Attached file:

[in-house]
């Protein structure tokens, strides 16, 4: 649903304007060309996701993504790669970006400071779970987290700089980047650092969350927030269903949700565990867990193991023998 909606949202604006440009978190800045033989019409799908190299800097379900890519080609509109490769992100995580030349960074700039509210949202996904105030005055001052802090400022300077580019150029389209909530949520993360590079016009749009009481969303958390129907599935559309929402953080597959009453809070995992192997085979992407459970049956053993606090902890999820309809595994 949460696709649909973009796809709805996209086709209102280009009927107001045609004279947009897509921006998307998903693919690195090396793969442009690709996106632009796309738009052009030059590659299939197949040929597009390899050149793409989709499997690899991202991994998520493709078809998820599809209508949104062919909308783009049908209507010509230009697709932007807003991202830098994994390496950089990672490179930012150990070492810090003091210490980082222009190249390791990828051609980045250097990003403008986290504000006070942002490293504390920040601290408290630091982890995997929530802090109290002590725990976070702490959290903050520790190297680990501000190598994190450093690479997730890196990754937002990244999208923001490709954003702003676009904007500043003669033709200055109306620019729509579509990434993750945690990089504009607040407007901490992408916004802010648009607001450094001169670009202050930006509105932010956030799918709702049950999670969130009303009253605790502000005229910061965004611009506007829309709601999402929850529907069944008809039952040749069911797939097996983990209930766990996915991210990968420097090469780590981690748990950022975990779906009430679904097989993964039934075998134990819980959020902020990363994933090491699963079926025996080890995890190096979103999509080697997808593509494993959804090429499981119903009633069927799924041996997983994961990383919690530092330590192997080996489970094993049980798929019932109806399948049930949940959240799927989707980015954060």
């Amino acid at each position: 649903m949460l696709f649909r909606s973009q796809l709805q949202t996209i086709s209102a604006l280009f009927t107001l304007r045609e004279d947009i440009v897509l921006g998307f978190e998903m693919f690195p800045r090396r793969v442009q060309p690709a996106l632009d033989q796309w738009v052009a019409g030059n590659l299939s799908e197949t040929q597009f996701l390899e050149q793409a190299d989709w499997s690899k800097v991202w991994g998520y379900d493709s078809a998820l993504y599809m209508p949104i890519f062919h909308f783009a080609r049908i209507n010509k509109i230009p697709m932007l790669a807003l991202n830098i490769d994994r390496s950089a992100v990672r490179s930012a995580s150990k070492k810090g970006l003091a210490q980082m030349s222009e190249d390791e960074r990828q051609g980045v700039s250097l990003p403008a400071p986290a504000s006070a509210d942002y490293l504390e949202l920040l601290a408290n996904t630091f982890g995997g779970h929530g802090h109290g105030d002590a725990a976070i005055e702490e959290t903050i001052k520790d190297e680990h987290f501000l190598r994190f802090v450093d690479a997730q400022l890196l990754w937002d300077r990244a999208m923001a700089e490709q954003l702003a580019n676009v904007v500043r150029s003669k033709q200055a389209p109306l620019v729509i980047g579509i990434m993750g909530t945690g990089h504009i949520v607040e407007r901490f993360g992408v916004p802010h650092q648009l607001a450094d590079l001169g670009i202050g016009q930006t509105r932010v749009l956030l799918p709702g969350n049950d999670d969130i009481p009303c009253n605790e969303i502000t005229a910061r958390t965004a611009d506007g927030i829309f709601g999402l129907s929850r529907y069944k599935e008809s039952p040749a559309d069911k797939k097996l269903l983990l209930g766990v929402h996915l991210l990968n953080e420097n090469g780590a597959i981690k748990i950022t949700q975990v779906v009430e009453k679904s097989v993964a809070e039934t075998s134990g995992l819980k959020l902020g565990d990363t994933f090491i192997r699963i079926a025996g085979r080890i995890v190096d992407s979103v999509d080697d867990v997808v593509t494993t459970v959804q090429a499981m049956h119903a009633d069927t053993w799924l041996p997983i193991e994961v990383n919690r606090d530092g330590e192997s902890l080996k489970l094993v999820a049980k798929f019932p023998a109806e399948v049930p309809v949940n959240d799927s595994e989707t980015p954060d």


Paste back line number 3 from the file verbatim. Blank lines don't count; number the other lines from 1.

């Amino acid at each position: 649903m949460l696709f649909r909606s973009q796809l709805q949202t996209i086709s209102a604006l280009f009927t107001l304007r045609e004279d947009i440009v897509l921006g998307f978190e998903m693919f690195p800045r090396r793969v442009q060309p690709a996106l632009d033989q796309w738009v052009a019409g030059n590659l299939s799908e197949t040929q597009f996701l390899e050149q793409a190299d989709w499997s690899k800097v991202w991994g998520y379900d493709s078809a998820l993504y599809m209508p949104i890519f062919h909308f783009a080609r049908i209507n010509k509109i230009p697709m932007l790669a807003l991202n830098i490769d994994r390496s950089a992100v990672r490179s930012a995580s150990k070492k810090g970006l003091a210490q980082m030349s222009e190249d390791e960074r990828q051609g980045v700039s250097l990003p403008a400071p986290a504000s006070a509210d942002y490293l504390e949202l920040l601290a408290n996904t630091f982890g995997g779970h929530g802090h109290g105030d002590a725990a976070i005055e702490e959290t903050i001052k520790d190297e680990h987290f501000l190598r994190f802090v450093d690479a997730q400022l890196l990754w937002d300077r990244a999208m923001a700089e490709q954003l702003a580019n676009v904007v500043r150029s003669k033709q200055a389209p109306l620019v729509i980047g579509i990434m993750g909530t945690g990089h504009i949520v607040e407007r901490f993360g992408v916004p802010h650092q648009l607001a450094d590079l001169g670009i202050g016009q930006t509105r932010v749009l956030l799918p709702g969350n049950d999670d969130i009481p009303c009253n605790e969303i502000t005229a910061r958390t965004a611009d506007g927030i829309f709601g999402l129907s929850r529907y069944k599935e008809s039952p040749a559309d069911k797939k097996l269903l983990l209930g766990v929402h996915l991210l990968n953080e420097n090469g780590a597959i981690k748990i950022t949700q975990v779906v009430e009453k679904s097989v993964a809070e039934t075998s134990g995992l819980k959020l902020g565990d990363t994933f090491i192997r699963i079926a025996g085979r080890i995890v190096d992407s979103v999509d080697d867990v997808v593509t494993t459970v959804q090429a499981m049956h119903a009633d069927t053993w799924l041996p997983i193991e994961v990383n919690r606090d530092g330590e192997s902890l080996k489970l094993v999820a049980k798929f019932p023998a109806e399948v049930p309809v949940n959240d799927s595994e989707t980015p954060d």